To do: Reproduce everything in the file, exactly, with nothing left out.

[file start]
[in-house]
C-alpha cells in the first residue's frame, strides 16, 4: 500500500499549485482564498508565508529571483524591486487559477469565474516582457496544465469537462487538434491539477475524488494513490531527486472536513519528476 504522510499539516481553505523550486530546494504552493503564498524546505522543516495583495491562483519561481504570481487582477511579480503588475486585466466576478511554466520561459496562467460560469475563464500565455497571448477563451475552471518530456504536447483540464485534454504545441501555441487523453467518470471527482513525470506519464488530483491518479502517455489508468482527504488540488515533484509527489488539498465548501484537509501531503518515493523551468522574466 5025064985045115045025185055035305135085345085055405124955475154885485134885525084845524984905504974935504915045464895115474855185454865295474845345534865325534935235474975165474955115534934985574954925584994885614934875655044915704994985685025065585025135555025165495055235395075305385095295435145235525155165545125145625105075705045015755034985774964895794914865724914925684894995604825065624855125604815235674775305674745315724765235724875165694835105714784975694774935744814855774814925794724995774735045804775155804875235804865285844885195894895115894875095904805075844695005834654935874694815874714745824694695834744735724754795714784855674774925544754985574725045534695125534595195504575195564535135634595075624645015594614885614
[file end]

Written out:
[in-house]
C-alpha cells in the first residue's frame, strides 16, 4: 500500500499549485482564498508565508529571483524591486487559477469565474516582457496544465469537462487538434491539477475524488494513490531527486472536513519528476 504522510499539516481553505523550486530546494504552493503564498524546505522543516495583495491562483519561481504570481487582477511579480503588475486585466466576478511554466520561459496562467460560469475563464500565455497571448477563451475552471518530456504536447483540464485534454504545441501555441487523453467518470471527482513525470506519464488530483491518479502517455489508468482527504488540488515533484509527489488539498465548501484537509501531503518515493523551468522574466 5025064985045115045025185055035305135085345085055405124955475154885485134885525084845524984905504974935504915045464895115474855185454865295474845345534865325534935235474975165474955115534934985574954925584994885614934875655044915704994985685025065585025135555025165495055235395075305385095295435145235525155165545125145625105075705045015755034985774964895794914865724914925684894995604825065624855125604815235674775305674745315724765235724875165694835105714784975694774935744814855774814925794724995774735045804775155804875235804865285844885195894895115894875095904805075844695005834654935874694815874714745824694695834744735724754795714784855674774925544754985574725045534695125534595195504575195564535135634595075624645015594614885614